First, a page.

Bike (♥♥): Mobikes are built like tanks: they’re super heavy and clunky, but indestructible.  Even the gear chain is entirely encased in a solid block of aluminium.  The obvious flip side is that pedalling one of these monsters up a hill, or really even a slight incline, involves a Tour de France -level workout to your quads, which isn’t helped by the cramped geometry.

screenshot_20180219-090928.pngApp (♥♥♥): For a long time Mobike’s app scored a solid zero, because it would crash every time I tried to open it.  They finally fixed that glitch a few weeks ago, and now it’s mostly usable.  Unlocking is flaky, but whereas Obikes flake out and refuse to physically unlock, Mobike will release the lock bar on the bike and the app will then tell you “unlocking failed”.  Free ride for the win?  At the end, after you lock, the app will first tell you off for “Over-charged” and threaten to freeze your account, only to suddenly remember that you’re in free trial and everything’s actually copacetic.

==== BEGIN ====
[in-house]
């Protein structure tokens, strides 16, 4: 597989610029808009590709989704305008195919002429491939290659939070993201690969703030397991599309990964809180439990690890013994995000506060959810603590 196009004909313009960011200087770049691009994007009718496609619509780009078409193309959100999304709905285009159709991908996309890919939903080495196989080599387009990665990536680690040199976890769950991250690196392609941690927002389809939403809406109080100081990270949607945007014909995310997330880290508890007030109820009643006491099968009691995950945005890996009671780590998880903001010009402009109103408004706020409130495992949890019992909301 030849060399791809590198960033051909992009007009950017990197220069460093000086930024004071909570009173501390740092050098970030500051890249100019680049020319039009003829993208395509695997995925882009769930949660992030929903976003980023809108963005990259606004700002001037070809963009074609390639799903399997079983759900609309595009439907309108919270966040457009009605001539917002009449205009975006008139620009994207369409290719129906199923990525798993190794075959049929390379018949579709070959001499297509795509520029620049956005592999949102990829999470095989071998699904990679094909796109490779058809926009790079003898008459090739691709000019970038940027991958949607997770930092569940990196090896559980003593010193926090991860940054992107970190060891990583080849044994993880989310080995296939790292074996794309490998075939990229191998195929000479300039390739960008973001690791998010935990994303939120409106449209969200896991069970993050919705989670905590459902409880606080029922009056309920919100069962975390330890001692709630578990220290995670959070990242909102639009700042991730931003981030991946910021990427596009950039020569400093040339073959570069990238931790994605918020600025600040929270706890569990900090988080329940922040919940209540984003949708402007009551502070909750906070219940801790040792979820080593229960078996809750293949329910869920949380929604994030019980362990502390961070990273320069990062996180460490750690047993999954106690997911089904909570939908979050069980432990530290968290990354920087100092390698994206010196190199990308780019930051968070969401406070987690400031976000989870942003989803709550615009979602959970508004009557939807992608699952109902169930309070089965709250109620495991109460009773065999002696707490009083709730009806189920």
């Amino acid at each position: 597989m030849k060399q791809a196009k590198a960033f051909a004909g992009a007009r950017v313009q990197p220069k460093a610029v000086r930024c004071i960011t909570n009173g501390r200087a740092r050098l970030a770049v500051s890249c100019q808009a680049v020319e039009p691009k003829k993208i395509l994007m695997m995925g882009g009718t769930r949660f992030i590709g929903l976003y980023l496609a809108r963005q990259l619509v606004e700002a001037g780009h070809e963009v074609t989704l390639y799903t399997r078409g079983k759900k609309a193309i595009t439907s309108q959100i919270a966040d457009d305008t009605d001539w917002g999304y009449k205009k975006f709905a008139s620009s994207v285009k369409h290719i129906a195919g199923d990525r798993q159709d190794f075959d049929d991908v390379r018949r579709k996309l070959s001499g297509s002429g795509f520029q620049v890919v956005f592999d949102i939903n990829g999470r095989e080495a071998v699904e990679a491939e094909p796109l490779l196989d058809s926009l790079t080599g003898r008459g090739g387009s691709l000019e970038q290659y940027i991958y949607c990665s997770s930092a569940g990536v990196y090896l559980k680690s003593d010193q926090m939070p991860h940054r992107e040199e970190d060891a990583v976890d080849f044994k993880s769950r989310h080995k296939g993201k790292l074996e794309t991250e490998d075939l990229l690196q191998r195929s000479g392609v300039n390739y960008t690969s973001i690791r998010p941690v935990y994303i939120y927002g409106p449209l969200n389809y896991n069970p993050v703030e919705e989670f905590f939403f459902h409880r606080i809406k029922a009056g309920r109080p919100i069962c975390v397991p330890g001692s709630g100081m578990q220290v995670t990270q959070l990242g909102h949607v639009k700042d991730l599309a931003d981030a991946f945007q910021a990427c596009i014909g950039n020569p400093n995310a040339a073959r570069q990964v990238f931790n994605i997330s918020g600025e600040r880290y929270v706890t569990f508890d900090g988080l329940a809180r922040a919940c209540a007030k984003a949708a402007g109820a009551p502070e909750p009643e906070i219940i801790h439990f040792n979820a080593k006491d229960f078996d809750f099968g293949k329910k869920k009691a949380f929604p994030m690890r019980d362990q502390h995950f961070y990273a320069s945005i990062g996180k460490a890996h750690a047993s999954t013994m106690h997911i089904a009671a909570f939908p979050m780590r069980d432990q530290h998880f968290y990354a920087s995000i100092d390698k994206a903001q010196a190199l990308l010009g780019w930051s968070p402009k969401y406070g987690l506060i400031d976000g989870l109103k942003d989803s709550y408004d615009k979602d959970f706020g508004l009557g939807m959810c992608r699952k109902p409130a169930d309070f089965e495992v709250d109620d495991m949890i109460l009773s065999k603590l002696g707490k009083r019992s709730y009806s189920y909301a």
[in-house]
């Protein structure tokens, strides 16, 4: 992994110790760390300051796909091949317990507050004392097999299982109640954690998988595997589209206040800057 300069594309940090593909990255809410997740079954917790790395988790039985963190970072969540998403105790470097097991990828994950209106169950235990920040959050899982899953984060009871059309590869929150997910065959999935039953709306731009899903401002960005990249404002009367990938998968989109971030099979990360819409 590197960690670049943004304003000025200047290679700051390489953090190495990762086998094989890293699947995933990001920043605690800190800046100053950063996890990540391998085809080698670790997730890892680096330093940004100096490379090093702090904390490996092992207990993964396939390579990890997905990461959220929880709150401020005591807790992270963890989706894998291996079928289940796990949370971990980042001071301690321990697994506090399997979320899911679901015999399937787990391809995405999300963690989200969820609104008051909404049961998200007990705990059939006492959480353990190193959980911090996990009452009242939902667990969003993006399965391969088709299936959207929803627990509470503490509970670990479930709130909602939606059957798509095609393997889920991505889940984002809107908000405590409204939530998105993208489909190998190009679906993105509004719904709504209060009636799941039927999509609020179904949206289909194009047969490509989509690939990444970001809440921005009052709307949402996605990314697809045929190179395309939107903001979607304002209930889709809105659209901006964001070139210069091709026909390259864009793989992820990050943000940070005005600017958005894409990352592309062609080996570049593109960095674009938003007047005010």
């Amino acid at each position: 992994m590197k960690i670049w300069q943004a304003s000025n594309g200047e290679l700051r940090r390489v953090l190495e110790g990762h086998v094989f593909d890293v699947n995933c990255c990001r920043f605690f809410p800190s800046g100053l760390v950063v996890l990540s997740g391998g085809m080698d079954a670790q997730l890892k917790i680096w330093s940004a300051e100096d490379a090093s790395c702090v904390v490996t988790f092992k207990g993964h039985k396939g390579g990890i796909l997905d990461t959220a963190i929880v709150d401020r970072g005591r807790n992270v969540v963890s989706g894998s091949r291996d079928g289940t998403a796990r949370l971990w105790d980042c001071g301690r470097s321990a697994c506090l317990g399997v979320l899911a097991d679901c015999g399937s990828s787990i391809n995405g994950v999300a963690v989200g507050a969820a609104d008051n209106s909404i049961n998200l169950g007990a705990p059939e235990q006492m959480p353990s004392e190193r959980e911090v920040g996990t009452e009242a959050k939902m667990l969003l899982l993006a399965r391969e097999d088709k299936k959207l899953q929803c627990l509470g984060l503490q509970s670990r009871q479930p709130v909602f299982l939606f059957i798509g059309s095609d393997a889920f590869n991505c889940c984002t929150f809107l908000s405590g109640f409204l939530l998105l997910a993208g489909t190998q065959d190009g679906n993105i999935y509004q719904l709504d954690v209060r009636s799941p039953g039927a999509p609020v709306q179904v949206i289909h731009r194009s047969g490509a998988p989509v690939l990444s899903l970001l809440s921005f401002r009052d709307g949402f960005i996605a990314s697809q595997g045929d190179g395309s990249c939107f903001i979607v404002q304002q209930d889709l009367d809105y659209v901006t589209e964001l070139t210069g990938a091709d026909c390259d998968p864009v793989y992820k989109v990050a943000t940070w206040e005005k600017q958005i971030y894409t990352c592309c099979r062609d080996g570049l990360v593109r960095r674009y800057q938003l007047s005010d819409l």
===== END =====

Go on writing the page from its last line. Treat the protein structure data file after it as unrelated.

Availability (♥♥♥♥♥): Mobikes are everywhere.  Seriously, at one point you couldn’t throw a rock in Darling Harbour without hitting three Mobikes.

Maintenance (♥♥♥♥): This is the killer feature of being built like a brick shithouse: Mobikes can take an awful lot of punishment and basically don’t need maintenance.  I’m docking one heart only because helmets are becoming increasingly rare for these guys too.

Verdict: The likeliest survivor. They’re everywhere, and they just work.  It’s hard to compete with that, especially given the rate at which aggro morons seem to take pleasure in wrecking their competitors’ bikes.